Burning Down The Field in Order to Save It

The title pretty much sums it up. Sarah Hoyt pulls no punches. Go read the whole thing.

According To Hoyt

So, I thought I didn’t care about the result of the Hugos, because in making the establishment lose their collective sh*t at the “non approved” nominations, we’d proven our point: that there is a political color bar in SF/F; that the self-proclaimed elites of sf view what fans like as problematic and therefore view the supposed “fan” award as the toy of the glitterati; and that NATIONAL PUBLICATIONS marched in lockstep with the narrative of a tiny clique over an award that in the past has sometimes been given with hundreds of votes (after which display it’s pretty hard to claim that the left doesn’t have a death lock on the media. And btw nothing was weirder than being told by the National Media we were the ones wanting to drive people off the field, while nominee after nominee was hounded off the ballot by leftist who — since WE…

View original post 1,696 more words

Advertisements

In a place where there are no…

A brief vignette for the Sabbath:

During the long summer months, it is customary to read and study Pirkei Avot (freely: Ethical Maxims of the Fathers) following the Sabbath afternoon service.

This short tractate from the Mishnah has always been a source of inspiration to this writer. A full English translation can be found here, although I always would keep an eye on the Hebrew original.

One saying I will highlight today is at the end of Pirkei Avot 2:5: u-ba-makom she-ein bo anashim, tishtadel lihyot ish (ובמקום שאין בו אנשים תשתדל להיות איש). This statement, because of the multiple meanings of anashim, is almost as polyvalent as (l’havdil) that quintessential Southernism, “bless your heart”. I can think of at least three meanings:

  1. translating “anashim” literally as “men”:
    “and in a place/situation where there are no men, strive to be a man”. That is how the phrase is understood in modern Hebrew: in a situation where nobody has the required courage/cojones/beitzim, you should at least try to “grow a pair”.
  2. However, in Hebrew (which has no neuter gender), “anashim” can also refer to “men and women”, i.e., human beings. Or, in Yiddish, menschen (literally: human beings; idiomatically: upright, strong yet compassionate human beings). Then the quote becomes:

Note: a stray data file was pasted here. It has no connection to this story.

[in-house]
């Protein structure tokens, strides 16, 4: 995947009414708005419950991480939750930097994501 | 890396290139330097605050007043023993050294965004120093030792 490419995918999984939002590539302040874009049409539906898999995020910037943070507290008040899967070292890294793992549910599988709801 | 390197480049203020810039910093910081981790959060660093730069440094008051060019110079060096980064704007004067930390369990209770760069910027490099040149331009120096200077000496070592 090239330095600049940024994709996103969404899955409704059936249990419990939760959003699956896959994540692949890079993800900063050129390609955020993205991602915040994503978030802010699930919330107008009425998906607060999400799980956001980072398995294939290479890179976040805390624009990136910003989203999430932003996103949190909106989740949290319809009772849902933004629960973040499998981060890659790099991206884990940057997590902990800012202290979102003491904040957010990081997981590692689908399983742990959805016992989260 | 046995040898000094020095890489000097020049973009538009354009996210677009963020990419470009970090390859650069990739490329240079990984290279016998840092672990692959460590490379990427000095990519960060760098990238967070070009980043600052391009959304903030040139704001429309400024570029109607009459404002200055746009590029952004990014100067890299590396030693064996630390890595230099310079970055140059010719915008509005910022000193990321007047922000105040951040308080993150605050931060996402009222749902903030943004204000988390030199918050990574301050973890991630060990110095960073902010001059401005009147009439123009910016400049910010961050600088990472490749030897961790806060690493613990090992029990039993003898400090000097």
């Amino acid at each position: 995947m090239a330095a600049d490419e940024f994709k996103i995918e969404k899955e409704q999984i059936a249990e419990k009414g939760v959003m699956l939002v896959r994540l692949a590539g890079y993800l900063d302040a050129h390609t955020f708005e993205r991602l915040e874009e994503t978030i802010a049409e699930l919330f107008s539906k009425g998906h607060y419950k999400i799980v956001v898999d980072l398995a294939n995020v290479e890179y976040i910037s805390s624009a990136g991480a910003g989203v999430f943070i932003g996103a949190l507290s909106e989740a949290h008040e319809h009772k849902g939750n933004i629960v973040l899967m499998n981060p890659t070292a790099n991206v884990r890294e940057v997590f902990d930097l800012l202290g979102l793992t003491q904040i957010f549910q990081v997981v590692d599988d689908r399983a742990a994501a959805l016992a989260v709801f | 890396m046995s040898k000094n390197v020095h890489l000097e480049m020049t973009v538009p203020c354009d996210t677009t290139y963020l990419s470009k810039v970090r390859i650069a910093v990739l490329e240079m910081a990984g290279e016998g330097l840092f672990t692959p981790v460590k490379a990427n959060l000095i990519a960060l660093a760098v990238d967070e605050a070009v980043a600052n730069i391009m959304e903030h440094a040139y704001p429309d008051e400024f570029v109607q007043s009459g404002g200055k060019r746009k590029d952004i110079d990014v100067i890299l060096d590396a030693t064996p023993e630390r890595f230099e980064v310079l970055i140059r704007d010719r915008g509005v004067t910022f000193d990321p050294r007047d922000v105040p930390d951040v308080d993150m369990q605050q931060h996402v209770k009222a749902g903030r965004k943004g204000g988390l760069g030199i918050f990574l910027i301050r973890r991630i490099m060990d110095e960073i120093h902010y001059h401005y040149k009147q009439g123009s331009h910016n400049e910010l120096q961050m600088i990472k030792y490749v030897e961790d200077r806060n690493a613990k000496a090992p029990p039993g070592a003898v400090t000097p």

“and in a place where nobody behaves like a mensch, try to be a mensch“.
    This is the reading beloved of liberal synagogues, but true to the “broken clock rule”,
  3. There is another reading that occurred to me the other day.
    When you see something that needs doing, it’s not obvious others are already doing it, and you can do something: take up your responsibility and do not assume others will do so in your place.

Shabbat shalom.

Dedicated to the speedy recovery of Sarah bat Sharon

RIP Robert Conquest, 1917-2015

Robert Conquest, the historian and Sovietologist whose “The Great Terror” and “The Harvest of Sorrow” left a lasting imprint on our understanding of the Stalin regime, passed away at the ripe old age of 98. Roger Kimball has an obituary, as do the Wall Street Journal, the Daily Telegraph, and Steven Hayward at Powerline.

The first book by Conquest I encountered was the Harvest of Sorrow, on the man-made famine in the Ukraine (a.k.a. holodomor). For somebody who still believed European left-wing pieties about the Soviet regime, it was extremely disturbing reading. Only later did its contents thoroughly sink in.

Conquest apparently had a rather cheerful personality at odds with the extreme seriousness of his historical work. He appears to also have been something of a ladies’ man, although apparently his fourth and final marriage was a very happy one. Poetry (some of it quite ribald) was an apparent outlet for his more puckish side.

He started political life as a Communist, then had a ‘Road to Damascus moment’ once he saw the “workers’ paradise” from up close and joined the staff of the IRD, a bureau inside the Foreign Office that was created (during the postwar Labour government) to counter Communist agitation. After a career in England on the seam line between academia and politics, he crossed the pond and spent the rest of his life in US academia and think tanks. He was most closely associated with the Hoover Institute at Stanford University.

One of the more amusing quotes attributed to him was actually not his. When preparing an updated edition of his The Great Terror (drawing on newly available documents following the collapse of the Soviet Union), he was asked for a subtitle and allegedly suggested “I told you so, you f*cking fools!” Conquest himself clarified that the suggestion was actually by Kingsley Amis, who put it in Conquest’s mouth. (Hat tip: Ed Driscoll guestblogging at Instapundit.)

No obituary of Robert would be complete without Conquest’s Three Laws:

  1. Everyone is conservative about what he knows best.
  2. Any organization not explicitly and constitutionally right-wing will sooner or later become left-wing.
  3. The behavior of any bureaucratic organization can best be understood by assuming that it is controlled by a secret cabal of its enemies.

May his memory be for a blessing.